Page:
Compliance with speed rules designed to protect rare whales has increased in recent years but could still be higher, according to a report from the federal government.

The slow speed zones are implemented to protect North Atlantic right whales, which number about 360 and are vulnerable to collisions with ships.

The National Marine Fisheries Service implemented seasonal, mandatory vessel speed rules in some areas along the East Coast in 2008 to try to help the whales.

A report released by the service this week states that the level of mariner compliance with the speed rule increased to 81 percent in 2018-19. That was the highest level on record.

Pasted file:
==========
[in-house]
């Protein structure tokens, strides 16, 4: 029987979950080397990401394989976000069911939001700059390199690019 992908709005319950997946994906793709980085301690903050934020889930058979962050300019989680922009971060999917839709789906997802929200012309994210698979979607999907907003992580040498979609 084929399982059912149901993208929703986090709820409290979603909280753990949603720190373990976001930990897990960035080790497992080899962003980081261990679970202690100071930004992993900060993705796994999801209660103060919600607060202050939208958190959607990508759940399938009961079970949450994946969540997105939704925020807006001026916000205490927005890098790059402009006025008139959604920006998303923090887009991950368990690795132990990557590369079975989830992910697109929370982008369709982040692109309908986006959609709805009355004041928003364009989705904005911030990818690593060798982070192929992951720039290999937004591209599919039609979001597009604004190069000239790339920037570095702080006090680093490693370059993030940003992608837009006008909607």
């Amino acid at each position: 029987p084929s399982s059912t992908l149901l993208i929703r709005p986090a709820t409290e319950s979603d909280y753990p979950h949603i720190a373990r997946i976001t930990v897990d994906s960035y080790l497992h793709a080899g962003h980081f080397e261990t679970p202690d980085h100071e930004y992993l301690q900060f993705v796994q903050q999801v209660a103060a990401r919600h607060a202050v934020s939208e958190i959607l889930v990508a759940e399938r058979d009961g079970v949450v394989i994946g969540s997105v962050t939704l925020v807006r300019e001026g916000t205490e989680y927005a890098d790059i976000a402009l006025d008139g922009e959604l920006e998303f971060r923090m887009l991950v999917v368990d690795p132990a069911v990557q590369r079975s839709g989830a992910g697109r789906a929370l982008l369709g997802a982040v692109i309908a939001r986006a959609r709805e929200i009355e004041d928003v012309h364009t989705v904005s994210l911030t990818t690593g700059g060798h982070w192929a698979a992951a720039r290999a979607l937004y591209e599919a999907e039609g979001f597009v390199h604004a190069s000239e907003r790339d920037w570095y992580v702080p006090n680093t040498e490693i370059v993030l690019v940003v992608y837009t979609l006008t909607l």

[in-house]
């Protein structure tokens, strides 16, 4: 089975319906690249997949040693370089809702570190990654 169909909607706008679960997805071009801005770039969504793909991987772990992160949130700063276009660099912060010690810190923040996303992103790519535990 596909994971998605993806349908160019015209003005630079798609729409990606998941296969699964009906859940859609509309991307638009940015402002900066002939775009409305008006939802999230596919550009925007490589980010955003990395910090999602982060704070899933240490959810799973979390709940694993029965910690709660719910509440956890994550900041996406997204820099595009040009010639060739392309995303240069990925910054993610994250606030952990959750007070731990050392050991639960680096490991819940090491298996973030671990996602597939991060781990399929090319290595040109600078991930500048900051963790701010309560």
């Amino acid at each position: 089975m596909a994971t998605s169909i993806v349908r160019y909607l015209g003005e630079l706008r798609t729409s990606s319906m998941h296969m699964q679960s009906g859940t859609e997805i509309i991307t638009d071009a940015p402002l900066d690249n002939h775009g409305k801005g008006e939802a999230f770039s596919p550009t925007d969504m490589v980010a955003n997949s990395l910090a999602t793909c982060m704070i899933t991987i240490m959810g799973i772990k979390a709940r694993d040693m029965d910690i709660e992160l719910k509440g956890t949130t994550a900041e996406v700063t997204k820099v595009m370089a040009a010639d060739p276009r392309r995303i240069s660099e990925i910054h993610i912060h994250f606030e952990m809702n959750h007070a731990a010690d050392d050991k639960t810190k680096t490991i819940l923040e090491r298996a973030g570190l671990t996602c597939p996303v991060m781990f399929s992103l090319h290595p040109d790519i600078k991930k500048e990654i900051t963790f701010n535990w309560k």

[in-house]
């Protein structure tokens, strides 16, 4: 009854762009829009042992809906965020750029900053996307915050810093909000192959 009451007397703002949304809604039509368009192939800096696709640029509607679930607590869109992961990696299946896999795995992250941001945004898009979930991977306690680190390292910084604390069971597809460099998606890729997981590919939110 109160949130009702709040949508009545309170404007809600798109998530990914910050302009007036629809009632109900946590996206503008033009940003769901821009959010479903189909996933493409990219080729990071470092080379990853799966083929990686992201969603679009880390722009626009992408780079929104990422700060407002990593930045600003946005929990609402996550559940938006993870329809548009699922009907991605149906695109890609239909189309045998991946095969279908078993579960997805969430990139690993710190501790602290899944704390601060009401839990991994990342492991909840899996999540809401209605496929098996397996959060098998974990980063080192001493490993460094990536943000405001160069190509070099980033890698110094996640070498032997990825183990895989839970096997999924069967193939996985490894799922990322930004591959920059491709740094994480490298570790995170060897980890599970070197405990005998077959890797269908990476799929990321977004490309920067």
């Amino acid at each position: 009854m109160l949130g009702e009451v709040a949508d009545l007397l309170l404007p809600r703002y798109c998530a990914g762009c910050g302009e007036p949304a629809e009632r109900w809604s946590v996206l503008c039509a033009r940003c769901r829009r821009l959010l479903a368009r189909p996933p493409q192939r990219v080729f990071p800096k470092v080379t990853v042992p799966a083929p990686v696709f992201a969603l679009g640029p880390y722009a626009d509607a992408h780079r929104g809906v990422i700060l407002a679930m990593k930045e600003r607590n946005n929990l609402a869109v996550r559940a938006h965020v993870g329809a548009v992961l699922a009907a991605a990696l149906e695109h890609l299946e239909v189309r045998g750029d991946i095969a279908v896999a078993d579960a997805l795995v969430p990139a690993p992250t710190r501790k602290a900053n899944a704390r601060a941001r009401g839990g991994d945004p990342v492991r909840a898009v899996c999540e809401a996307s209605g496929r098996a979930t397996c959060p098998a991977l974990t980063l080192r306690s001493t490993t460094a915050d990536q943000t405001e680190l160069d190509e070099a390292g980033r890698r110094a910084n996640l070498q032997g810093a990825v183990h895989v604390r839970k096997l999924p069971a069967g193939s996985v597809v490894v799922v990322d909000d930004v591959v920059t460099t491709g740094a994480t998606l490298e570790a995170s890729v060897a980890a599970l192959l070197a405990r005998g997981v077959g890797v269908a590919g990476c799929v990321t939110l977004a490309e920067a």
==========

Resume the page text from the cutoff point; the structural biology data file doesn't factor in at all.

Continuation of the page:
The fisheries service also said mariner compliance remains low in some portions of the seasonal management areas. Four ports in the Southeast have rates below 25 percent for large commercial vessels, it said.

The report illustrates that “we need stronger protections for these whales from speeding ships,” said Whitney Webber, campaign director of conservation group Oceana.

Comments are no longer available on this story

filed under: